As the school budget process gets underway for 2021-2022, Riverhead interim Superintendent Christine Tona warned that the road ahead will be challenging for the district as it navigates back from last year’s failed budget proposals.
“The impact of this year’s contingency budget is on my mind every day as we plan the next year’s budget,” Ms. Tona said during a Board of Education meeting Tuesday.
Voters rejected a $147.1 million proposal twice last year, forcing the board to make tough calls in order to shave $2.3 million from the plan.
Ms. Tona cited the loss of the year’s tax levy growth as the top challenge facing the district as they forge ahead with the planning process.
“We want to make sure that we can restore programs that were cut under contingency and move our district forward with programs we need for the 21-22 school year,” she said.
But even as the district tries to move forward, deputy superintendent Sam Schneider said the pain of the failed budget will likely be felt for the next several years.
During his presentation, Mr. Schneider noted that had the budget passed, the allowable levy for 2021-2022 would have been much higher and as the years go on, the difference grows.
He likened the situation to a road trip from New York to California, a trip that should take five days. “If on one of those days you do not move your car, you will always be behind in that schedule,” he said. “That’s essentially the position we find ourselves in being on contingency.”
According to Mr. Schneider, the tax levy for next year can be no greater than $106 million, which is a 1.47% increase over the current levy.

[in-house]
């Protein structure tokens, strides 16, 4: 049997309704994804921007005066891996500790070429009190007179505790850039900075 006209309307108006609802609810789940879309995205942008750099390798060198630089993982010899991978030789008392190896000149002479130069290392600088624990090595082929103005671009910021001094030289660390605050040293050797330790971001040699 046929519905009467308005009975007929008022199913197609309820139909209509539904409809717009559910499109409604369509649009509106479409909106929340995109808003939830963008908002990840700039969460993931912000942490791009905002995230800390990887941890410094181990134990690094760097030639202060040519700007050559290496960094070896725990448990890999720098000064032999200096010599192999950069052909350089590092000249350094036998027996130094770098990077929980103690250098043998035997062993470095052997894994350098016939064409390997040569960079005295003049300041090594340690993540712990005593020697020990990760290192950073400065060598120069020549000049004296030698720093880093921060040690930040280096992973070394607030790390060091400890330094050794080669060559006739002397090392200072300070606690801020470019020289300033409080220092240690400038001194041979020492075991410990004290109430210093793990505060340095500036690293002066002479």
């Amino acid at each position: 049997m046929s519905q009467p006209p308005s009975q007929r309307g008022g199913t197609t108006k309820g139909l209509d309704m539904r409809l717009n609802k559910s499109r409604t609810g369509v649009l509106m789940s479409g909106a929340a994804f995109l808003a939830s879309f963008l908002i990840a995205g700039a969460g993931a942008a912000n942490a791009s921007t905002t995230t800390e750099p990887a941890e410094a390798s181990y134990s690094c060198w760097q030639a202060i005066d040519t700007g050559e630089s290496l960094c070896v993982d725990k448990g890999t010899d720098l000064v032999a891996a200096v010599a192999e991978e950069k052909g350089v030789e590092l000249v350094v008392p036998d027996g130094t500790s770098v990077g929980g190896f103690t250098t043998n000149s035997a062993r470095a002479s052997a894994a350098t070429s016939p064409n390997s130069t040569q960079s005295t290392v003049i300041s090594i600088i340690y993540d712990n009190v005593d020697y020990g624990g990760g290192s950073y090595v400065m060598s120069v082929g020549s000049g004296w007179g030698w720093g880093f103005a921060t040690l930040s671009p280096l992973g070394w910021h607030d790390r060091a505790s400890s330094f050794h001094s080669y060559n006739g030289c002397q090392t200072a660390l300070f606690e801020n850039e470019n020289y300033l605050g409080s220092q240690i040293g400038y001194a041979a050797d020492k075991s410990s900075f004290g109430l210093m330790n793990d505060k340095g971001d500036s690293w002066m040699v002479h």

The Board of Education voted Tuesday to accept the tax cap calculation, which allows the district to file necessary reports with the state Education Department and Comptroller’s office and indicates that they don’t intend to pierce the tax cap.
PILOT payments the district receives — payments in lieu of taxes — are also factored into the equation, Mr. Schneider said, and come from the Riverhead IDA, County IDA and several solar facilities in the area. Those payments are expected to increase from $1.67 million to $1.73 million next year.
Tuesday’s presentation focused on three categories that officials said are relatively predictable, including administrative and insurance costs, employee salaries and benefits and debt service.
Mr. Schneider recommended appropriating $4.1 million for general services, which covers central administration, audits and property insurance, a projected $886,000 for workers compensation costs, $15.9 million for health insurance costs and $8.2 million for debt service in order to repay funds borrowed for the 2011 bond, turf field, bus purchases and the district’s energy performance contract.
He said this upcoming year will be the last year of repayment for the turf field and aso noted the district has saved approximately $167,583 in interest payments by issuing two separate Tax Anticipation Notes throughout the year.
With much still to be determined when it comes to the overall budget, including how much state and federal aid the district will receive, Ms. Tona said a top goal is being aware of the current fiscal realities, not only for the district but taxpayers.
“Last June and July when the community went to the polls … they told us that they didn’t have confidence in our spending plan,” she said. “So it’s incredibly important for us this year to listen to their message from last year, learn from it and put forward a spending plan that’s in the best interest of our students and the community at the same time.”
Additional budget presentations will be held next month, with the budget scheduled to be adopted in April ahead of the currently scheduled May 18 budget vote. More information and Tuesday’s presentation can be found on the district website.